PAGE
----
Lincolnshire Woodcraft


There is currently much criticism and condemnation of the destruction of the tropical rain forests and rightly so. Feeling is running high, particularly amongst conservationists who are mounting campaigns with a view to making everyone aware of the need to preserve these tropical forests which are the source of the World's most exotic hardwoods. It cannot be denied that there is wanton destruction and damage now being caused to these forests every day and the reasons for this are manifold.
One of the most serious causes of destruction is forest fire, brought about deliberately or by accident. Much of the deliberate fire raising is done to facilitate shifting cultivation and the spread of cattle ranching. Other major sources of damage are mining, iron smelting, charcoal burning and the demand for progress in urban development and the supply of reservoirs and other utilities.
It is said that up to 90% of destruction can be attributed to fire and very little indeed to the timber trade.
It is surely in the best interests of the international timber market to preserve and ensure the supply of exotic hardwoods to meet current demand and to ensure that such beautiful timber is available for our children and our children's children. The harvesting of mature trees which will inevitably deteriorate with age and eventually fall, is surely justified in the cause of good husbandry where reafforestation is being practised as is the case in this country and throughout the northern hemisphere. Most of the great rain forests are situated in the third world countries who are particularly in need of income through export and in many cases the export of timber. Herein lies a major source of the problem but I am pleased to be able to say that some at least, have realised the need for conservation and planned harvesting and replanting.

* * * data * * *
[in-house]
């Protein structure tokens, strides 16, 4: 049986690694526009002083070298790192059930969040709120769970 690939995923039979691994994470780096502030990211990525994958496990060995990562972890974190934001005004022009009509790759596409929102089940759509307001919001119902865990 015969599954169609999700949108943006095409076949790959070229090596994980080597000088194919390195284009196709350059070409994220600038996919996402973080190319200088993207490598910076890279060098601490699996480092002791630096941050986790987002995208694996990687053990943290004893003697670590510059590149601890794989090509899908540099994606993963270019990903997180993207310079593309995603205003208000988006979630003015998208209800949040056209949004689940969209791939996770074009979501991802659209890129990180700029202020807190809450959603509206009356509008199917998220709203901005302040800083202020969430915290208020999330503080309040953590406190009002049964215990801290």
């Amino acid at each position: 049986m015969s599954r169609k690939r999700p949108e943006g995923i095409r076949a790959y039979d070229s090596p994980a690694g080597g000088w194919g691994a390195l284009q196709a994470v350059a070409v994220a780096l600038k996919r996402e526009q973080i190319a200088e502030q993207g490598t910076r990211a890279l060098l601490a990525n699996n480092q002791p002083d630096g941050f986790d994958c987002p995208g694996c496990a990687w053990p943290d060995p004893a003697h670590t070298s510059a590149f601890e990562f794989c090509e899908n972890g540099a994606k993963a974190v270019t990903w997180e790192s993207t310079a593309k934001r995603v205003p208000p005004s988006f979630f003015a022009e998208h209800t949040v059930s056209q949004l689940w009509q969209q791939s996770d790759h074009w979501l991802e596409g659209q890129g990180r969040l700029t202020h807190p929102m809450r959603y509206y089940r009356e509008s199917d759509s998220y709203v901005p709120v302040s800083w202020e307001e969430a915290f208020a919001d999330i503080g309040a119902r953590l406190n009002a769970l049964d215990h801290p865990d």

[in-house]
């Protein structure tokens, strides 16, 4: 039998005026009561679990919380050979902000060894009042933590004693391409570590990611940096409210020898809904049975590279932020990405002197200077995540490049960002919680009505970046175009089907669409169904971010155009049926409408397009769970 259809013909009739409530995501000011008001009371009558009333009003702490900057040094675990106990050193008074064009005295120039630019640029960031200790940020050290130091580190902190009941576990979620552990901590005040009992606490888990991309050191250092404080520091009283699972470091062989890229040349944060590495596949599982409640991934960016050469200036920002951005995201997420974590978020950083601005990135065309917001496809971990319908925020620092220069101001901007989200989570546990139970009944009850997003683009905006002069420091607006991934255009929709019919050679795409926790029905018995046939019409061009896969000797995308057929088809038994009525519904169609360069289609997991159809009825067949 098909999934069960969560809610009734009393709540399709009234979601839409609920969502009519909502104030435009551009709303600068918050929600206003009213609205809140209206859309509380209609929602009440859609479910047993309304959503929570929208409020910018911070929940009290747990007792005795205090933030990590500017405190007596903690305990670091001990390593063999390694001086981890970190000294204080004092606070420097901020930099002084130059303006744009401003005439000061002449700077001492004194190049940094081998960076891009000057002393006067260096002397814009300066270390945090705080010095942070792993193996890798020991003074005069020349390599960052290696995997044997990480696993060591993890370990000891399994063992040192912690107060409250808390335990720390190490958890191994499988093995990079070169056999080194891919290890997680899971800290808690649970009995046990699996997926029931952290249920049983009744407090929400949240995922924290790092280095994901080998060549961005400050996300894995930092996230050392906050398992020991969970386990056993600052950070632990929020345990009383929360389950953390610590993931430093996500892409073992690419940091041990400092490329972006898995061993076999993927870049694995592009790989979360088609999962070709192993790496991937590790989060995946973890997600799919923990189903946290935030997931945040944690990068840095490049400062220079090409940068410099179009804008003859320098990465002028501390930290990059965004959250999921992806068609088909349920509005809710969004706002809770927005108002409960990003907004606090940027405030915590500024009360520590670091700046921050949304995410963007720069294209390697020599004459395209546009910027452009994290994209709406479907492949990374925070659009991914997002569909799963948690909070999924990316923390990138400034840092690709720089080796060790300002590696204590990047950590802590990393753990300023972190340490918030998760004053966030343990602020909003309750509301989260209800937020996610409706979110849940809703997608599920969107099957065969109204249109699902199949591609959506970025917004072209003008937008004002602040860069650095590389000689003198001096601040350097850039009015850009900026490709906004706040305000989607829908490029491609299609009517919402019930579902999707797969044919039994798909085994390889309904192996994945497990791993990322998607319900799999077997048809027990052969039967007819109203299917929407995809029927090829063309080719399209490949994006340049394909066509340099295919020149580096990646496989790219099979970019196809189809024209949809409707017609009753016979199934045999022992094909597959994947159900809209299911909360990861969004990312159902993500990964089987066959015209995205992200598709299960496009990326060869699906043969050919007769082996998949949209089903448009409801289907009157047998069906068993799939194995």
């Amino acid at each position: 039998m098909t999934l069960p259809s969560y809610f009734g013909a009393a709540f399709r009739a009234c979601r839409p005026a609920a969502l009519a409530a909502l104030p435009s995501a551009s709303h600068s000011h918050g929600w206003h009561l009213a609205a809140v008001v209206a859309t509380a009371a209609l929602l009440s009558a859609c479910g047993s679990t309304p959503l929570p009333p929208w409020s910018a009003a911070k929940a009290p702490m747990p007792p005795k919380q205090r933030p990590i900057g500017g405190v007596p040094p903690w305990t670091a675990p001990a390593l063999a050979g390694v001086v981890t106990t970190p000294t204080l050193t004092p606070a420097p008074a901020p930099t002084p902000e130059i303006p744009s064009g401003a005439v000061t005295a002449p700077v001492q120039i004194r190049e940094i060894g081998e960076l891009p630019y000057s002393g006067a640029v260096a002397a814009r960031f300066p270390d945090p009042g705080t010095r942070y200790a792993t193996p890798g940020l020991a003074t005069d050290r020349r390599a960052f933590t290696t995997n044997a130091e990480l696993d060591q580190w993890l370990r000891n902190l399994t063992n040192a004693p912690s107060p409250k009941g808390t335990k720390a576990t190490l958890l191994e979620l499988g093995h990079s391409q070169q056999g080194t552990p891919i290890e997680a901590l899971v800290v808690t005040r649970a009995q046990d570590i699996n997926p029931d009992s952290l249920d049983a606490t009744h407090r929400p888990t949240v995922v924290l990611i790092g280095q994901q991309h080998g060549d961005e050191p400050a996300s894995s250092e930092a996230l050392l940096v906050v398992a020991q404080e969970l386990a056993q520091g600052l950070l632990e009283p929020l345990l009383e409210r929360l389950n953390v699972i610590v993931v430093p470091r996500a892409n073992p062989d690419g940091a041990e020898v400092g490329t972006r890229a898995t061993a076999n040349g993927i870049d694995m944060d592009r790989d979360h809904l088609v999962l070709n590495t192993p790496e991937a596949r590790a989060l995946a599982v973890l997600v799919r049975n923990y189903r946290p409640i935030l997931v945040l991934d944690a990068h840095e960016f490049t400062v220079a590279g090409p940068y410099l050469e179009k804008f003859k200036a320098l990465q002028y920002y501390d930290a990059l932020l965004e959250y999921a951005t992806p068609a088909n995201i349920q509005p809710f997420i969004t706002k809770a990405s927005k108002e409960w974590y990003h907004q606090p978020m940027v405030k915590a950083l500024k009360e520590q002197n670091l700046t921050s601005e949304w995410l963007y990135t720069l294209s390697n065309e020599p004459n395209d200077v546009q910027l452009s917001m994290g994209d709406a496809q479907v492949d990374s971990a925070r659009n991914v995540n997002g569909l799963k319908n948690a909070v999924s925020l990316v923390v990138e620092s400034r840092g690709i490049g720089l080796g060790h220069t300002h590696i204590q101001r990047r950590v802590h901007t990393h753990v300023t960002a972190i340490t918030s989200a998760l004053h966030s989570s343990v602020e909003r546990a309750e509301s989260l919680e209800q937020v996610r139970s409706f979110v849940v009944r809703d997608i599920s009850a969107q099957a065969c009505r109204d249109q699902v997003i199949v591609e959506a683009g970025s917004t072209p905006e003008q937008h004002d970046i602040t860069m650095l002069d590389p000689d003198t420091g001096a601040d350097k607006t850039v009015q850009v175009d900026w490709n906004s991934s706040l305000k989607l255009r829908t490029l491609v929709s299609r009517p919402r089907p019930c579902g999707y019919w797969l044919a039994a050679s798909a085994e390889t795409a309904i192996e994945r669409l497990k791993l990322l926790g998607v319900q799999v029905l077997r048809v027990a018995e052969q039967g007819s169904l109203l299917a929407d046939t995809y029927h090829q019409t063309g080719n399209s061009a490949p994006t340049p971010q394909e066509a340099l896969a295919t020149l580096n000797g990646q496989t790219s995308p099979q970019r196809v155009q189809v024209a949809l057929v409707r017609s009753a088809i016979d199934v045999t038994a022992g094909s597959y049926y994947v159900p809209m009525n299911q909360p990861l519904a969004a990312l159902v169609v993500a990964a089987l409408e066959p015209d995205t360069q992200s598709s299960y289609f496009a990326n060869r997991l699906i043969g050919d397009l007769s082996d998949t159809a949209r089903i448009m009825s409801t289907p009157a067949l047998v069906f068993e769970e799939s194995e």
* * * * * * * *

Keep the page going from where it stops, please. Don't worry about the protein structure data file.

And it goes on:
Indiscriminate boycotting of hardwood would be unfair to those countries which are trying to cooperate in the preservation of their forests and at the same time maintain their much needed export income. It would indeed be non-productive insofar as this country (a very minor importer) is concerned, The need is for carefully planned Worldwide timber conservation to ensure good husbandry and to meet the needs of the poorer third world countries for export income.
The Timber Trade Federation of the United Kingdom was the World leader in this sphere and is establishing the International Tropical Timber Organisation which has just these objects in view through good forest management. It plans a levy on all hardwood imports and it is hoped and expected that this policy will be adopted by the EEC. The income from this source which should be considerable will be ploughed back into conservation and reforestation under careful supervision. All foreign timber sold by Lincolnshire Woodcrafts is purchased from companies who obtain their supplies from areas of good forest management. It follows that any timber on sale here will not only be of first class quality but will encourage good reafforestation policies in the country of origin and the preservation of future stocks, but will also meet the vital needs of the poorer countries of the World.